It’s been a seriously busy couple of months as I’ve started my lectureship at York (see the official announcement here, which is mostly accurate except that VIA was funded by English Heritage…), and have begun to transition out of several of the projects that I’ve been engaged in at Southampton. On top of that, I’ve been doing a lot of writing, some of which is already available online, and other bits that are forthcoming.
In terms of the former, Amara Thornton’s and my paper on the history of the UCL Institute of Archaeology’s photographic department and photo collections has recently been published in Archaeology International. You can access that article here:
(2011) Collection and production: The history of the Institute of Archaeology through photography. Archaeology International 13/14:101-107.
Along with various other visual anthropology colleagues, I was invited by the wonderful Ryan Anderson to contribute to his very impressive anthropologies project. You can find my article here:
(2012) Fluid Fields: The (Unspoken) Intersections of Visual Anthropology and Archaeology. Anthropologies 10.
That contribution got a really nice write-up on the UVic Anthropology Department’s unofficial blog. I feel lucky to have the support of my colleagues and friends at UVic – they are an excellent alma mater and I’m so grateful for their kind words.
I’ve also prepared a case study for a forthcoming volume – A Concise Introduction to Visual Research – by my close collaborators Jonathan Marion and Jerome Crowder; to be published by Berg. I’ll keep you posted on the publication date for that book.
The exhibition that I’ve been helping to curate under the direction of Marius Kwint (Portsmouth U) at the Wellcome Collection has begun to see publicity. I discussed aspects of that exhibition in my last post, and it will be accompanied by a series of public events and related resources. Note that the exhibition itself is free to attend! Here is the initial press release and a screenshot of the advert (NB. the image is a detail of a piece by the excellent artist Helen Pynor):
As for teaching, this term I’m convening the MA in Cultural Heritage Management 2: Museums, Audiences and Interpretation module. I have a fantastic group of students whose first assignment is to be submitted next week. I’ve asked them to critically review (in the form of a review in any standard academic periodical) the application of a type of social medium by a heritage body. For instance, someone might choose to evaluate the blog that’s been established by the Canadian Museum of Nature. This has been an interesting experience, in particular, because it highlights the deficiencies in the academic review process. Not only are ‘non-traditional’ media (basically anything other than books or, in some cases, films or, in still rarer cases, exhibitions) mostly absent from the review sections of academic publications, but they’re even absent from publications that purportedly speak to those very types of media – e.g., new media journals. I’m not surprised by this predicament, and I think it speaks to the problems of continuing to privilege standard scholarly forms of publication. In that vein, much of the emerging research that I’d like to be central to my reading lists will be obsolete by the time that it’s finally published, so I’m guiding students to the researchers themselves or their blogs and related social media for more current and meaningful access. One of those people is Lorna Richardson – among the few to be probing the application of Twitter to archaeology.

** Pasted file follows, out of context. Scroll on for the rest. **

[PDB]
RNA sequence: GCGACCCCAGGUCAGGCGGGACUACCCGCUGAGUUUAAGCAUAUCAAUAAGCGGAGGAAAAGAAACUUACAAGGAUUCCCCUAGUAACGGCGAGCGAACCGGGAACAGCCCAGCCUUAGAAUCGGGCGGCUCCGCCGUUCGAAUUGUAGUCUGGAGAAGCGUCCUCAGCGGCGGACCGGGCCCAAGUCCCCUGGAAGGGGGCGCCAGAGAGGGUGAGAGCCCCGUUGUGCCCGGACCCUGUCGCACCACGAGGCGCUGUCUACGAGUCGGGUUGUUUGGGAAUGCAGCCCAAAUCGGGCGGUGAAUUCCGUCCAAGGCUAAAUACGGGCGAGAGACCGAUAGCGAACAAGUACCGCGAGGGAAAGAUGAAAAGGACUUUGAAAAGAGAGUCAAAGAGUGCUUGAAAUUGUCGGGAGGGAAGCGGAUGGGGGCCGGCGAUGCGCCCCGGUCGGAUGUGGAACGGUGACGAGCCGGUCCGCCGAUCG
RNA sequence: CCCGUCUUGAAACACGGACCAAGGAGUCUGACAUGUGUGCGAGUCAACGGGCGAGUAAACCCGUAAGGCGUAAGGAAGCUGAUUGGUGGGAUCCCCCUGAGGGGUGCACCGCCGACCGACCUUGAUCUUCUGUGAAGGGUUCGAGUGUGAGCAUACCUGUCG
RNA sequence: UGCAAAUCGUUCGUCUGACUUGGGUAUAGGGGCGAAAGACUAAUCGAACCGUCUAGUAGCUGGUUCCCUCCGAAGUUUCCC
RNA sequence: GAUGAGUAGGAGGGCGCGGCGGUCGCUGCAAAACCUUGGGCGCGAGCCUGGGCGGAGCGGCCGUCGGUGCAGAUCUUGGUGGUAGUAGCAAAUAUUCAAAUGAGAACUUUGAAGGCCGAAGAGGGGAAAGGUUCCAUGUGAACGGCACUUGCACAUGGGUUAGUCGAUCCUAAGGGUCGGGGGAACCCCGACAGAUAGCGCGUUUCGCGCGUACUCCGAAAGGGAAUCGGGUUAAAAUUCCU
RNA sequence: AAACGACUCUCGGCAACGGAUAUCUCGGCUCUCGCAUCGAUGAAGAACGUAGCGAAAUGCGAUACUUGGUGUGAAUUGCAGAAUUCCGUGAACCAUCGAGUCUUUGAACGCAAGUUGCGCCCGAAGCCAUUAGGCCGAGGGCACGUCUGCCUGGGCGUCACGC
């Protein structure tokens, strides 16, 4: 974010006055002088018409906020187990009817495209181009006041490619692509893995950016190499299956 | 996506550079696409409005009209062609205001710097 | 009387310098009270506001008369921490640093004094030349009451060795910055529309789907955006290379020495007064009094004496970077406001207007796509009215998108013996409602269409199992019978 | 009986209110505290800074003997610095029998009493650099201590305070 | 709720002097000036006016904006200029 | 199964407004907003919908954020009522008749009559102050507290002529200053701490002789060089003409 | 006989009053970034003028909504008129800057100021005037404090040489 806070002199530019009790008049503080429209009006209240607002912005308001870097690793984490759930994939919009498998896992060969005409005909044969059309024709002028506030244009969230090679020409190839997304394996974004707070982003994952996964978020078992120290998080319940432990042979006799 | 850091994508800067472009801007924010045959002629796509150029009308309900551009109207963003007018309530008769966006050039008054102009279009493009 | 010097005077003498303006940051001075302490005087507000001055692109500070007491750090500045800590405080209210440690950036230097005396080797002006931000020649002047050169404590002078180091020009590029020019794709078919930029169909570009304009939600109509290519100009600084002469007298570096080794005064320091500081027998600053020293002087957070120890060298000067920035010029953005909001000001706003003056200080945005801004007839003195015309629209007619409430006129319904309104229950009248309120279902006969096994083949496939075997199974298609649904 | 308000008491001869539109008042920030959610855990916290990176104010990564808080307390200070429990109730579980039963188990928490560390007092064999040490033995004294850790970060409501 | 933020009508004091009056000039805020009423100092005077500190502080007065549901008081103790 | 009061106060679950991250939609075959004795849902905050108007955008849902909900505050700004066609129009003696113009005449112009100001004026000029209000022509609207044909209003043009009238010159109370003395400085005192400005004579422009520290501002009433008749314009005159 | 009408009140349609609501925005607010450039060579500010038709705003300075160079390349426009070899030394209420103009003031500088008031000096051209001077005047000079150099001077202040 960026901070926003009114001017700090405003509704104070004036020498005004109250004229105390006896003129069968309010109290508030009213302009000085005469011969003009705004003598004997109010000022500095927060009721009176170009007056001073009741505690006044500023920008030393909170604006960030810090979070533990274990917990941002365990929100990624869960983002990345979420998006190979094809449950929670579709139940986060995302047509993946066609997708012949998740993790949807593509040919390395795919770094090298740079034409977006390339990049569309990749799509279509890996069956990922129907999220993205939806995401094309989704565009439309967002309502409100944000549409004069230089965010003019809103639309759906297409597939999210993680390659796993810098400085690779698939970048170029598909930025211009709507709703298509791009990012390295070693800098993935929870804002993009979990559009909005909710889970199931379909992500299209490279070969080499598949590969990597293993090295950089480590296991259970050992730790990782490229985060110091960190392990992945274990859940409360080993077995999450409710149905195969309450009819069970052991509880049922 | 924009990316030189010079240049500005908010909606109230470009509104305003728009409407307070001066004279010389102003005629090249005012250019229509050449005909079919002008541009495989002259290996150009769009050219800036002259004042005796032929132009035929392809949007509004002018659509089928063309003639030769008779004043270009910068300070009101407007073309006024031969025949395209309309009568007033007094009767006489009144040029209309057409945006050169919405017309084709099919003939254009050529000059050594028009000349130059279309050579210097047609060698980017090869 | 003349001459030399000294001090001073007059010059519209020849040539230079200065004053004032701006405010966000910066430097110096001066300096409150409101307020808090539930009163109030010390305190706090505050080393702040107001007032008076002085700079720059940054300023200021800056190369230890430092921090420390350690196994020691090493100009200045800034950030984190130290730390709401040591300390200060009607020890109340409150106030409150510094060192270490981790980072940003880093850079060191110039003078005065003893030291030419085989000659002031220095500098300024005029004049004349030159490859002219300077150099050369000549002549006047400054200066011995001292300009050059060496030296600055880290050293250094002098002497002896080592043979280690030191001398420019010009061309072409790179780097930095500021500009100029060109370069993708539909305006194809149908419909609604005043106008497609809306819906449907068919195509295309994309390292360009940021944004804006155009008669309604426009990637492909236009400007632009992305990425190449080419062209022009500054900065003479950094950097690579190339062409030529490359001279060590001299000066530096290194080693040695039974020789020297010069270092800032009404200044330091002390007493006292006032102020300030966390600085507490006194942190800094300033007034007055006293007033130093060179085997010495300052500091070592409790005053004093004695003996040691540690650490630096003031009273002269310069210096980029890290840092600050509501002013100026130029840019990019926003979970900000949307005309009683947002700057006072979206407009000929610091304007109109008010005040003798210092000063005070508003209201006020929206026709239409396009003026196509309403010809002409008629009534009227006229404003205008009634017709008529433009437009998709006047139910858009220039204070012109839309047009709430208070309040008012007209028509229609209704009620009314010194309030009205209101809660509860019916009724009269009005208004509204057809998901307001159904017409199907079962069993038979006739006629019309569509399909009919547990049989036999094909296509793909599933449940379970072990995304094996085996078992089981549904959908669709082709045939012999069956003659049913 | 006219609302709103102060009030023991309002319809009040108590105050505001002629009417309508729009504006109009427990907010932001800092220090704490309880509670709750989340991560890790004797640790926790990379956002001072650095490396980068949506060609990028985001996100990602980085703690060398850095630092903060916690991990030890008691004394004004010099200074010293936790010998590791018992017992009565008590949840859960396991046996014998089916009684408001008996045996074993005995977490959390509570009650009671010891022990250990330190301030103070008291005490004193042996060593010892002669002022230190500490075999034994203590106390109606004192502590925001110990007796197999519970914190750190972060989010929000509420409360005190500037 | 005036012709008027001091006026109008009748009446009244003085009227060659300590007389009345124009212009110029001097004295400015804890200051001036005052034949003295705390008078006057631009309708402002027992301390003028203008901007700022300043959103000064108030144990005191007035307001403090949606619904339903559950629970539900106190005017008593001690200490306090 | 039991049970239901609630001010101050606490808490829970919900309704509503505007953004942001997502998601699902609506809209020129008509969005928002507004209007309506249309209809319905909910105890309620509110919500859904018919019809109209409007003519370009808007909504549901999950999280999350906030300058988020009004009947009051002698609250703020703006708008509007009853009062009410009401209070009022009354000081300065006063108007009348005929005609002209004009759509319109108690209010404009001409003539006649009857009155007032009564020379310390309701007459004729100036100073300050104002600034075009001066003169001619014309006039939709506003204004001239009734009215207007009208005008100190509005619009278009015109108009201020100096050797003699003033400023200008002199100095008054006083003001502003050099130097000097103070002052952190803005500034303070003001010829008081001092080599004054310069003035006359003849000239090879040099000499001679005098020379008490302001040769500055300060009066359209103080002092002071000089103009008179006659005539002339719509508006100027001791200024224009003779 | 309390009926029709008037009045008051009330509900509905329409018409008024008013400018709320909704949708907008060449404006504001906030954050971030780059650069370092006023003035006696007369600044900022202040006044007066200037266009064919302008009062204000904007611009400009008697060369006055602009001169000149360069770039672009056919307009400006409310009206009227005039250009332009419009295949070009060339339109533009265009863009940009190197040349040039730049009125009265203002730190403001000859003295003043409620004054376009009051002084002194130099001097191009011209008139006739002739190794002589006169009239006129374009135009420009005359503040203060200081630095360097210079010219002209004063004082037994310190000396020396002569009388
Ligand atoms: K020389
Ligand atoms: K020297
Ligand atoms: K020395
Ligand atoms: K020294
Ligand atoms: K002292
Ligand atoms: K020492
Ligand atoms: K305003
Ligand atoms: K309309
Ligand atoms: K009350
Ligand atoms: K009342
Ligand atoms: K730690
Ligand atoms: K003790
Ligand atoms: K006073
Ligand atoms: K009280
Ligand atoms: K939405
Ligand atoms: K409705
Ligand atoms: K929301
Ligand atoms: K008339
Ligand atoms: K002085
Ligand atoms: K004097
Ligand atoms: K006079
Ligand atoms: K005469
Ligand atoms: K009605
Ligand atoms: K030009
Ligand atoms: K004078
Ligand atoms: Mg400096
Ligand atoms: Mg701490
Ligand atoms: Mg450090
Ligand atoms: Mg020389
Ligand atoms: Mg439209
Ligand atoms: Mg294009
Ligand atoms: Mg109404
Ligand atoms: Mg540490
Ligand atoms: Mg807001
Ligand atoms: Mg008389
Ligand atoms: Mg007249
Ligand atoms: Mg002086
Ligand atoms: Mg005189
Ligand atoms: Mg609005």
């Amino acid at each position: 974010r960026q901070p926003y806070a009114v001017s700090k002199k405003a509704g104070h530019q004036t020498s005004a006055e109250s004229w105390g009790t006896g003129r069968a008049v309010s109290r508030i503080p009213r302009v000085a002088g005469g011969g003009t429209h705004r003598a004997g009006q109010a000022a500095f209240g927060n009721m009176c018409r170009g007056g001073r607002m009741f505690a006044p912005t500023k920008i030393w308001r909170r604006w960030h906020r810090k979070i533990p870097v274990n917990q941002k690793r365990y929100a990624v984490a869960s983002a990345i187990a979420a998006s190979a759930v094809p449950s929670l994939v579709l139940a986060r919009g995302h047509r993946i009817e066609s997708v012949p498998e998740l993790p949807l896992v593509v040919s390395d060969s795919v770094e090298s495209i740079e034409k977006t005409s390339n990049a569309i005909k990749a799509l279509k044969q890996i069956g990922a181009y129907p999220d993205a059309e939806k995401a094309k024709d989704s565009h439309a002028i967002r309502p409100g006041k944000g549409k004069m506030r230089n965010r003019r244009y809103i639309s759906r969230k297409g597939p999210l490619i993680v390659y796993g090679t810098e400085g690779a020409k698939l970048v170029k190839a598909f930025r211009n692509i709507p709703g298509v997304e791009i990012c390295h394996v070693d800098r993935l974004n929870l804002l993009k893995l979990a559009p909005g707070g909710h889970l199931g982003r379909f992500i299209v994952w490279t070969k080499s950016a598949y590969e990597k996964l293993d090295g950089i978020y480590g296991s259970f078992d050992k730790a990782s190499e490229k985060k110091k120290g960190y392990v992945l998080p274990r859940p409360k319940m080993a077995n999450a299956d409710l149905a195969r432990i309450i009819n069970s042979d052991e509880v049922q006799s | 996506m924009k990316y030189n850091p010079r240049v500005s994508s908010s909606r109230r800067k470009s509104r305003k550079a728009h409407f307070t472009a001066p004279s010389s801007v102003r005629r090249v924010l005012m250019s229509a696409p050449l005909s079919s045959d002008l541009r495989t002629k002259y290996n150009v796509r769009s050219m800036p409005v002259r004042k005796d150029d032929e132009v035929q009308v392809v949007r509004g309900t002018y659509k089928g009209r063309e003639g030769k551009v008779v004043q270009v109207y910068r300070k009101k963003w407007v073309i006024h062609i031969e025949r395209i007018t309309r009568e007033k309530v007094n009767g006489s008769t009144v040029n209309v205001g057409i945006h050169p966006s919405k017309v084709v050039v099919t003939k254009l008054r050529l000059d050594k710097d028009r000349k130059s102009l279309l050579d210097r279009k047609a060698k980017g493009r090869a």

Anyway, I’ll keep you updated on the teaching as it progresses. In the meantime, the next few months seem to be packed with me giving presentations. If you have any interest in hearing about some of the projects I’ve been pursuing, my first talk of the year is actually in York – as part of the York Heritage Research Seminars – at 5.00pm, Tuesday 21 Feb, in King’s Manor K/159: Grappling with archaeological visual media across multiple institutions: Çatalhöyük, the Wellcome Collection, and UCL’s Institute of Archaeology.
Please come along!